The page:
Hump Day: Lions, tigers and bears oh my! It’s election time in N.B.

Hump DayHump Day
By Brian Cormier
Wednesday, July 2, 2014
Moncton Times & Transcript
Editorial section

Lions, tigers and bears oh my! It’s election time in N.B.

The silly season is on in New Brunswick. A provincial election will be held on Sept. 22. This summer will be one of shaking hands, kissing babies, barbecues, fundraisers and New Brunswickers answering their doors to sweaty candidates out campaigning in the heat and humidity.

I’ve always loved ‍politics. In addition to mountains of strategy, you have to factor in personalities. While many politicians and candidates are perfectly nice people (in all parties), there are a number of them who aren’t fit for public office. I’ve written often that I’m not overly cynical about politicians. There are some tremendously intelligent and driven individuals who currently hold public office and who aspire to public office as candidates – again, from all parties. Like any profession, though, there are bad ones, too.

If you’ve ever sat in the viewing gallery at the New Brunswick Legislative Assembly, you’ll notice one thing very quickly – there’s usually quite a bit of camaraderie across the centre aisle. It’s definitely a myth that government and opposition MLAs don’t get along at a personal level. There are a lot of cooperative things that happen quietly in the background that would surprise many. It’s just too bad that it isn’t apparent more often. I think people would be pleasantly surprised.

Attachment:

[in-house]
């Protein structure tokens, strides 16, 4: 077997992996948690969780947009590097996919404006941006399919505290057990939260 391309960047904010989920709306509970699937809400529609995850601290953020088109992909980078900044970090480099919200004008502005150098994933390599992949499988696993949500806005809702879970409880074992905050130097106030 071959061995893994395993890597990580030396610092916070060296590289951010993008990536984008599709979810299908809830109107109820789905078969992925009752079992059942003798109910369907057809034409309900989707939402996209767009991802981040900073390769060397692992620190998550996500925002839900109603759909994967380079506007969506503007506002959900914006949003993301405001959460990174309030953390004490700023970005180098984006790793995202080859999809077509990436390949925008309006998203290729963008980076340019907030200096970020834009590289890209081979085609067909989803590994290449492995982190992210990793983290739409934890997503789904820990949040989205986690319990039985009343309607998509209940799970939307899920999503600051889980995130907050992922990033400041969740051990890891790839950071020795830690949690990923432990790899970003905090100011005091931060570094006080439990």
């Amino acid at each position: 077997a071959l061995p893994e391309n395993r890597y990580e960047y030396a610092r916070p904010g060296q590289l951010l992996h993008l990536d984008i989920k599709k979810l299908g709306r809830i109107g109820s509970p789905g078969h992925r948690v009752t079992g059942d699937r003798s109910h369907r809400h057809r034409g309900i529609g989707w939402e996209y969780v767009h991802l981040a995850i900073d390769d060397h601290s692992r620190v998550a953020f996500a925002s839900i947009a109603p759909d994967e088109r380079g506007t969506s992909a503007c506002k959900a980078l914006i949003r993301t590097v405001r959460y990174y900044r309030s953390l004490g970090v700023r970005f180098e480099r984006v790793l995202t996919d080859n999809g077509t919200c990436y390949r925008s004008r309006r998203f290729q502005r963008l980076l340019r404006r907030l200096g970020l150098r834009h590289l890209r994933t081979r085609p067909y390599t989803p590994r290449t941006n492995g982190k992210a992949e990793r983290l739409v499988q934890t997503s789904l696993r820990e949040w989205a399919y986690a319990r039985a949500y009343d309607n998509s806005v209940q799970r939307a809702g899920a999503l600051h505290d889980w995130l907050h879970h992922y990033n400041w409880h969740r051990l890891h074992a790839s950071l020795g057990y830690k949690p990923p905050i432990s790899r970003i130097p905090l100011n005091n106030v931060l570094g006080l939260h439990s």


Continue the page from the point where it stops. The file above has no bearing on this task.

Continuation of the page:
Election campaigns, however, clearly don’t bring out the best in everyone’s behaviour. The gloves come off and it’s not a time to play nice. Normally (at least semi-) cordial relations between colleagues are often rubbed raw. Quite frankly, elections are like episodes of the old Mutual of Omaha’s Wild Kingdom show that I used to watch on Saturday mornings as a kid. You have the gazelles at the watering hole fighting off the crocodiles looking for a quick snack. It’s vicious and the slowest one gets eaten alive.

Like election campaigns, the gazelle at the watering hole is not a candidate for mercy from the crocodile – and sometimes you just have to look away and wait for it to be over. After all, it’s nature. People may want the gazelles and crocodiles to be best buddies, but that’s just not possible. When gazelles get thirsty, they have no choice but to drink. When crocodiles get hungry, they have no choice but to eat.

If you’re looking for a summer of peace and calm here in New Brunswick, you might as well just accept the fact now that you’re going to spend the entire summer crying yourself to sleep into a pillow every night. Unless you’re a bit of a politics-loving freak like me, it’s going to be a painful next few months. Heck, I even watch televised election results from other provinces. The recent Ontario and Quebec elections were just like Christmas for me. I didn’t know any of the candidates, but I still watched every result right up to the end. I stayed up way too late – and loved every minute of it.